Skip to content Skip to navigation

Robotic walker gives seniors more independence

May 26, 2015
by Richard R. Rogoski
| Reprints

Seniors with reduced mobility or cognitive abilities will someday be able to navigate assisted living facilities or public places by using a “smart” robotic walker.

Led by scientists at the University of Trento in Italy with support from a consortium of European countries, the DALi (Devices for Assisted Living) project has resulted in the development of a robotic walker that collects information about the environment around it to help the user find the best and safest route to get from point A to point B.

Equipped with wireless sensors, cameras, obstacle recognition systems and software components that use algorithms, the walker also can anticipate the movement of other people close by to help avoid collisions or stressful situations.

“The system, for instance, will try to avoid obstacles that may be present in the environment, or people who may be walking and did not notice the presence of the walker and its user,” said Alessio Colombo, a computer scientist at the University of Trento, in a press release.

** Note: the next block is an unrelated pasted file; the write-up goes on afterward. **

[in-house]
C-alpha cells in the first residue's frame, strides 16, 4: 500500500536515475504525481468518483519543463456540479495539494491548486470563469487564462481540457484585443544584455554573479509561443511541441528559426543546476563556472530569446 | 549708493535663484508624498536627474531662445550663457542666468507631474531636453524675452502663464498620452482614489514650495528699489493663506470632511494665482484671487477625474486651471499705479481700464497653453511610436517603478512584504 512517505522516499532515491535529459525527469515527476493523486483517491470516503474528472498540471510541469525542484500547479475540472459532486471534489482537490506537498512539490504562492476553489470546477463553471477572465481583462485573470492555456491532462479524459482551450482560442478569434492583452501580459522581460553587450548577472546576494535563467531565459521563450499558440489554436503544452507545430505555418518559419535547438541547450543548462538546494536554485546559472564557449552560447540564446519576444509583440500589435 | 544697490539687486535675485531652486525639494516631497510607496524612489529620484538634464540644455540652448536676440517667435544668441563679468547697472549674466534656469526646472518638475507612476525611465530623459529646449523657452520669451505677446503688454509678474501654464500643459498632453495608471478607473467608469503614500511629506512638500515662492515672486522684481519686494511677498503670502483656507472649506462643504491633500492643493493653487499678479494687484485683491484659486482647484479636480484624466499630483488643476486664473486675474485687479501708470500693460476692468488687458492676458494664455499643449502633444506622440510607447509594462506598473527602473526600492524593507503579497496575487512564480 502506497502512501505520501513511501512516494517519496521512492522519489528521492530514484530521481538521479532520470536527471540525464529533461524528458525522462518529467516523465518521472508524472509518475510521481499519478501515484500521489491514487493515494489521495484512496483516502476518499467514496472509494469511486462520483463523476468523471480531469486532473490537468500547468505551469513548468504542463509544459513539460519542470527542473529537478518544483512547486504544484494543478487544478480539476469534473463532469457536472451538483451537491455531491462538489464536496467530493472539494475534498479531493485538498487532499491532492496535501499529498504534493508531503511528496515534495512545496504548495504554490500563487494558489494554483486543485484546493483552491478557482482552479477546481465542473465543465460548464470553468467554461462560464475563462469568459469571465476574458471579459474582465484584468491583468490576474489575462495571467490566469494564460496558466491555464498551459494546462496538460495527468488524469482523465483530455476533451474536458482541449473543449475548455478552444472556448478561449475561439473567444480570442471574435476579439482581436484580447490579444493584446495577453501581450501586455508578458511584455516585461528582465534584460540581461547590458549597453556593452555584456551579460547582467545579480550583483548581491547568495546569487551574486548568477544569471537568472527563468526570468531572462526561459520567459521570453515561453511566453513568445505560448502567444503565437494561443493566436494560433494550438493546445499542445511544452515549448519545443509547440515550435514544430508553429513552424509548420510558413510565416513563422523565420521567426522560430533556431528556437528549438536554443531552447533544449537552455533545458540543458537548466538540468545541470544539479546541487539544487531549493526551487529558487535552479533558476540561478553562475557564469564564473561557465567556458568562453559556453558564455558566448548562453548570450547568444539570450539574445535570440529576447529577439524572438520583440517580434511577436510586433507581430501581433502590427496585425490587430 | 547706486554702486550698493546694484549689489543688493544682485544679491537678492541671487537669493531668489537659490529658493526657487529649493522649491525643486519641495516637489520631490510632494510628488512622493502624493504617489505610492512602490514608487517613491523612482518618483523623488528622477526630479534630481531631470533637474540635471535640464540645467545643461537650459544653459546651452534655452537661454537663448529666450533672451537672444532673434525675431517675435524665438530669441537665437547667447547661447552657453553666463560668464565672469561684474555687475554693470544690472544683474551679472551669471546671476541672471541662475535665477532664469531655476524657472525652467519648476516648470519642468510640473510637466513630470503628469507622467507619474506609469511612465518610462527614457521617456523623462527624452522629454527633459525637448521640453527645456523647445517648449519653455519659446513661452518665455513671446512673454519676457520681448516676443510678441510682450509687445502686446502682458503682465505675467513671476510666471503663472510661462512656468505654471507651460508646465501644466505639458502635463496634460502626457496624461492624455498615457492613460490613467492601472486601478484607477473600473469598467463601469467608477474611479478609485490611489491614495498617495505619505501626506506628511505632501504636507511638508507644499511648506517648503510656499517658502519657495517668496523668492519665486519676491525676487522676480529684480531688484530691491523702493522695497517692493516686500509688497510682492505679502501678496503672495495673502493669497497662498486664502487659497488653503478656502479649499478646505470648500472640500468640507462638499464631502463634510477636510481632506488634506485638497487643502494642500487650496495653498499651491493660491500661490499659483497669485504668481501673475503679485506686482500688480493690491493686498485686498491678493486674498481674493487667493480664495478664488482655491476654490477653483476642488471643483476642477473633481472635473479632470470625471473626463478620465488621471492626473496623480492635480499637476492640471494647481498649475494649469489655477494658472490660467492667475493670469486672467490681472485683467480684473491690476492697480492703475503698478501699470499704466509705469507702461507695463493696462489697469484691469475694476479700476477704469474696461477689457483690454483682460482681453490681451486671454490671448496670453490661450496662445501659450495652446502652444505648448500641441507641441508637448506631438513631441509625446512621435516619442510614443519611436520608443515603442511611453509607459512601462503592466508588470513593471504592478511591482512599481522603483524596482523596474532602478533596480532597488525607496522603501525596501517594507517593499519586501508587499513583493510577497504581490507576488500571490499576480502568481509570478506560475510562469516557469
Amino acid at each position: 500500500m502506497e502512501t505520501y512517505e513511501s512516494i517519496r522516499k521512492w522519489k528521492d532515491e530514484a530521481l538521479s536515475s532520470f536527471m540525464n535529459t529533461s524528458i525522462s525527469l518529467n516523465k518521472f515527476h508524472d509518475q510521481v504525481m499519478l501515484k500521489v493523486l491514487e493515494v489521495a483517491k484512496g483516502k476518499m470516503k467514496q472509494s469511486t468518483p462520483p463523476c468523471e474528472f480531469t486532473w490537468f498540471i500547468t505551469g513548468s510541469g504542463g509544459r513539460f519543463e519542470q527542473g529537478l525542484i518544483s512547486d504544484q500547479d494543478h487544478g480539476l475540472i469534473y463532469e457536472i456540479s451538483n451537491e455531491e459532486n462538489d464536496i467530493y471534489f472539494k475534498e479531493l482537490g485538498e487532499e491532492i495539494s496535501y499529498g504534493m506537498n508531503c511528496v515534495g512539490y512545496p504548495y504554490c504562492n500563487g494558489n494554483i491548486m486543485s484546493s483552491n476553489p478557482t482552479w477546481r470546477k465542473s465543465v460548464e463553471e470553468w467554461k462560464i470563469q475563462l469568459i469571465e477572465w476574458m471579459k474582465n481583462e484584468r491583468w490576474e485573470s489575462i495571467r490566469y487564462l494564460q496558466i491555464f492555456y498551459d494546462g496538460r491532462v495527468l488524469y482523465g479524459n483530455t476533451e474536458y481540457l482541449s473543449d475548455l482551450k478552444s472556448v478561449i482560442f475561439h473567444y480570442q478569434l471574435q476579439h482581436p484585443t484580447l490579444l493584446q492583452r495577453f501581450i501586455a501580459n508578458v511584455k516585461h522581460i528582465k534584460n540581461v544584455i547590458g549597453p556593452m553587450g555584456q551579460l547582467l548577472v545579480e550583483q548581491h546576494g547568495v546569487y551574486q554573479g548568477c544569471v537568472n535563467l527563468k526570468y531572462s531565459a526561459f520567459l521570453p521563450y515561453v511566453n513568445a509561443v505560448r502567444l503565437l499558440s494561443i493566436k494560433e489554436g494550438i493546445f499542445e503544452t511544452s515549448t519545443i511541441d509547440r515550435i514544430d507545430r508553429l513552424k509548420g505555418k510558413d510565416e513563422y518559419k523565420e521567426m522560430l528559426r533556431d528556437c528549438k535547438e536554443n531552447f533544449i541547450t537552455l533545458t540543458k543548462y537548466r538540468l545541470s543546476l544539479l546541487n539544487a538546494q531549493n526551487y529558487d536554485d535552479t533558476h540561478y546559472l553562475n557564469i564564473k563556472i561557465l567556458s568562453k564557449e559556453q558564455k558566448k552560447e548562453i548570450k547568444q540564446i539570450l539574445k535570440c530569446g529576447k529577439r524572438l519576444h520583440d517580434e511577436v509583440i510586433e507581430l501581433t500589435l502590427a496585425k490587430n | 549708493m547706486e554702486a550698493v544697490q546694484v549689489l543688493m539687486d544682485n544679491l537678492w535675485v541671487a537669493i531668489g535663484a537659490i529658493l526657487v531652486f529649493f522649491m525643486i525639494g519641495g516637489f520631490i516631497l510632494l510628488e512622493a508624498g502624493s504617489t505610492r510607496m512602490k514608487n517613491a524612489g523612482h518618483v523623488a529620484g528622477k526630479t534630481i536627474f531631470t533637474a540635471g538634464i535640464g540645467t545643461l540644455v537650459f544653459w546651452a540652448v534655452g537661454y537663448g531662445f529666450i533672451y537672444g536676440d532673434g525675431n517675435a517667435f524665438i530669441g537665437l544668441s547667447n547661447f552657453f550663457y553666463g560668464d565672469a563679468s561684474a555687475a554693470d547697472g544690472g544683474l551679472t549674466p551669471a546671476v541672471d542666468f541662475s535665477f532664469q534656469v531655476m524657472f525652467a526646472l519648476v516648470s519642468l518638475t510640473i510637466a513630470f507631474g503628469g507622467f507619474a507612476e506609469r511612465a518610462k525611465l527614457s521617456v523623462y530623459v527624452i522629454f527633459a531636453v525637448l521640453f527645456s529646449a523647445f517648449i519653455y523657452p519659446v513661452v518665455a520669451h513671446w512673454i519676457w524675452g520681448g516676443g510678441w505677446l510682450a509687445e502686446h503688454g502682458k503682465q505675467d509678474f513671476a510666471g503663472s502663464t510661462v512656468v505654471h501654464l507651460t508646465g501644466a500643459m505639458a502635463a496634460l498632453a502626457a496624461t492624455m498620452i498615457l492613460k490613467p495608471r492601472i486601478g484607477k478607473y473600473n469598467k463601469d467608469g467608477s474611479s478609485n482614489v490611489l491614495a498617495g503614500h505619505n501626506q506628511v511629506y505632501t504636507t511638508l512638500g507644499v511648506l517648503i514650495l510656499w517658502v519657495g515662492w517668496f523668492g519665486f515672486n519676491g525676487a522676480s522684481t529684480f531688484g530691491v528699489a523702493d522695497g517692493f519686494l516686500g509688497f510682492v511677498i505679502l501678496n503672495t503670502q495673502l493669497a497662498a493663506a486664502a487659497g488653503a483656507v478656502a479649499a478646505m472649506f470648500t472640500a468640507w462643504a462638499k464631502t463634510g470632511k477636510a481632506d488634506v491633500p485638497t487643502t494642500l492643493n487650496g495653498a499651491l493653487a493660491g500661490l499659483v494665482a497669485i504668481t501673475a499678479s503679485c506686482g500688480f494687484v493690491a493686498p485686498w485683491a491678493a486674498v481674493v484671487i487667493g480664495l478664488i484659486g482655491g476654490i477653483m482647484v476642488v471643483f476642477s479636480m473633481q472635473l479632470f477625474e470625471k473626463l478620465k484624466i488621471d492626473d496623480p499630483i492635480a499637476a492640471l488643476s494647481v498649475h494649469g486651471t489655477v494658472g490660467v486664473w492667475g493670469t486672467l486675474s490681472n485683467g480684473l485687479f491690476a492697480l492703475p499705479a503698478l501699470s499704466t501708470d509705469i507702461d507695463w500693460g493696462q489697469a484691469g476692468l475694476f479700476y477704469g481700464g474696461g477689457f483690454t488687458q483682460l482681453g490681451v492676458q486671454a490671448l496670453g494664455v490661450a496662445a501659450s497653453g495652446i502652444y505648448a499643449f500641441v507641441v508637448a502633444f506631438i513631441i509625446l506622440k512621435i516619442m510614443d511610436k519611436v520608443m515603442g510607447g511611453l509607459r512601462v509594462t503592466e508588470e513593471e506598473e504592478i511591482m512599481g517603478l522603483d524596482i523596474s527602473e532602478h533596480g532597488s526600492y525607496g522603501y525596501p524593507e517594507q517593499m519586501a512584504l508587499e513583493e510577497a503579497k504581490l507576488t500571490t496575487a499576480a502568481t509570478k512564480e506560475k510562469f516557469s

Luigi Palopoli, a computer engineer at the university, added: ‘We don’t need to think of this robotic walker as a substitute for caregivers. It is just something complementary. We can, for instance, think that these walkers could work in a retirement home. That same carer could follow and take care of dozens of users of this technology.”

Memory Care Forum - Focus: Resident Care

Get the latest information on Resident Care, and attend other valuable sessions at this two-day event making education on the research, innovations, and program approaches to memory care a priority.

Philadelphia, May 23-24   |   San Diego, September 22-23